At the end of the day, everyone wants to make a good spot, and it’s all about collaboration. The ideal set is one where there is trust: trust between the client and the agency, and also trust in the director. I find that listening to people, and also being open to the fact that a good idea can come from anywhere, is a nice place to start. I work hard on creating good relationships so that there’s a space for a happy productive set. A happy productive set for me means: me getting to make the choices I want AND the agency and the brand being heard.
You’ve worked with brands like MOMA, BBC and IKEA. Do you have any projects which significantly shaped your perspective as a director? Can you tell us how this happened?
Honestly, I have yet to do a job that hasn’t taught me something or shaped my perspective. One of the hardest lessons to learn in advertising (and maybe in life) is which battles to fight. There are moments when it is appropriate and even necessary to fight really hard for what you believe in—and there are other moments where it’s okay to let go a little bit. Knowing these moments, recognizing them, takes experience. You have to make mistakes—loads of them. And that’s how you learn.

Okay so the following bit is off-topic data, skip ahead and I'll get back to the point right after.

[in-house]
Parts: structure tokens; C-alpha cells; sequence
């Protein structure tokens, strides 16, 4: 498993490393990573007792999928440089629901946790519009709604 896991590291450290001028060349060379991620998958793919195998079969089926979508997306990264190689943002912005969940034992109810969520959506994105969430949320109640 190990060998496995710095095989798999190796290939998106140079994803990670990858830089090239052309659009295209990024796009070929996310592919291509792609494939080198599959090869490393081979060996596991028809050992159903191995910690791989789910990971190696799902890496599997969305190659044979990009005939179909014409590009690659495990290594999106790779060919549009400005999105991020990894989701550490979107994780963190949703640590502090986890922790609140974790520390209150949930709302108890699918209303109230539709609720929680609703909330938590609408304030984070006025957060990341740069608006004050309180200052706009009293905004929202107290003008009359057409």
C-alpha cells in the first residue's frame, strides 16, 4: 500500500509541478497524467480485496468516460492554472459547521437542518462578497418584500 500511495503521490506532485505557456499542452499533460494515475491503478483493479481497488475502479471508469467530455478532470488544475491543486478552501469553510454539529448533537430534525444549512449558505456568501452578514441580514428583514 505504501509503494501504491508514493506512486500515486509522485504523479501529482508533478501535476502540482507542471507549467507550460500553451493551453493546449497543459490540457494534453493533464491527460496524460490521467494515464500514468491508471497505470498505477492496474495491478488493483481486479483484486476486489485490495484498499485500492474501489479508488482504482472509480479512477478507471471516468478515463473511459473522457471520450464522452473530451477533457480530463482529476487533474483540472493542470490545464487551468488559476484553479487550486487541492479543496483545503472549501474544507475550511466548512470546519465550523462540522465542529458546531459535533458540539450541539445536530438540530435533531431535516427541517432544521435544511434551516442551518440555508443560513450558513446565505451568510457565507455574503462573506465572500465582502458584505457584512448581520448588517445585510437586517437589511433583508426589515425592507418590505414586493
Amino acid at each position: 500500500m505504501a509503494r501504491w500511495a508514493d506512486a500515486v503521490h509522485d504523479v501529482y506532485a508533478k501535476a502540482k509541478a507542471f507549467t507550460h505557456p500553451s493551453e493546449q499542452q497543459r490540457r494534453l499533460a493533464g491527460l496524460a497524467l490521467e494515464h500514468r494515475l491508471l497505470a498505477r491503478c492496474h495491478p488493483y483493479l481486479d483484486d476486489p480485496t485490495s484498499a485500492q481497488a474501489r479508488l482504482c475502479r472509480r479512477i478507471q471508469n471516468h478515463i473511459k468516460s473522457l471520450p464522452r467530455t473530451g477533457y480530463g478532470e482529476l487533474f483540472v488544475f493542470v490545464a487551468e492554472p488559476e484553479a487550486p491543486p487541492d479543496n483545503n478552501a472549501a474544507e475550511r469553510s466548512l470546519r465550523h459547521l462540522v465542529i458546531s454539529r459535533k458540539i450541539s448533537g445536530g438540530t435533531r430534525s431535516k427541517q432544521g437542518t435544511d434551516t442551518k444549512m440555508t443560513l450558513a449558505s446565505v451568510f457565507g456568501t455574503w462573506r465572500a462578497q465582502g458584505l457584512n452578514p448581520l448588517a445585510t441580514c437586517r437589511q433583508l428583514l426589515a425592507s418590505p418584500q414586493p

"What I would say is, don’t be grateful—be bold, be curious, don’t be afraid to make mistakes. But most of all believe that you have every right to be here."
Are there any skills you wish you had earlier on in your journey as a filmmaker? What advice would you give to emerging directors on building these necessary skills?
I think certain things about being a woman—and how women are trained to be, which actually held me back early in my career—in an extremely male-dominated field. I wish that I would have been less grateful—something we as women are taught to be at a very young age. What I would say is, don’t be grateful—be bold, be curious, don’t be afraid to make mistakes. But most of all believe that you have every right to be here.
My advice for emerging (female) directors would be: Look at the work you’ve done. It’s really good, and you’ve probably worked twice as hard to get that work to be really good. That work is the reason why you belong here, in this industry, right now. Don’t question whether you’re in the right place or not. Question whether the place is right or wrong. And then let’s all keep working and fighting to make it more and more right.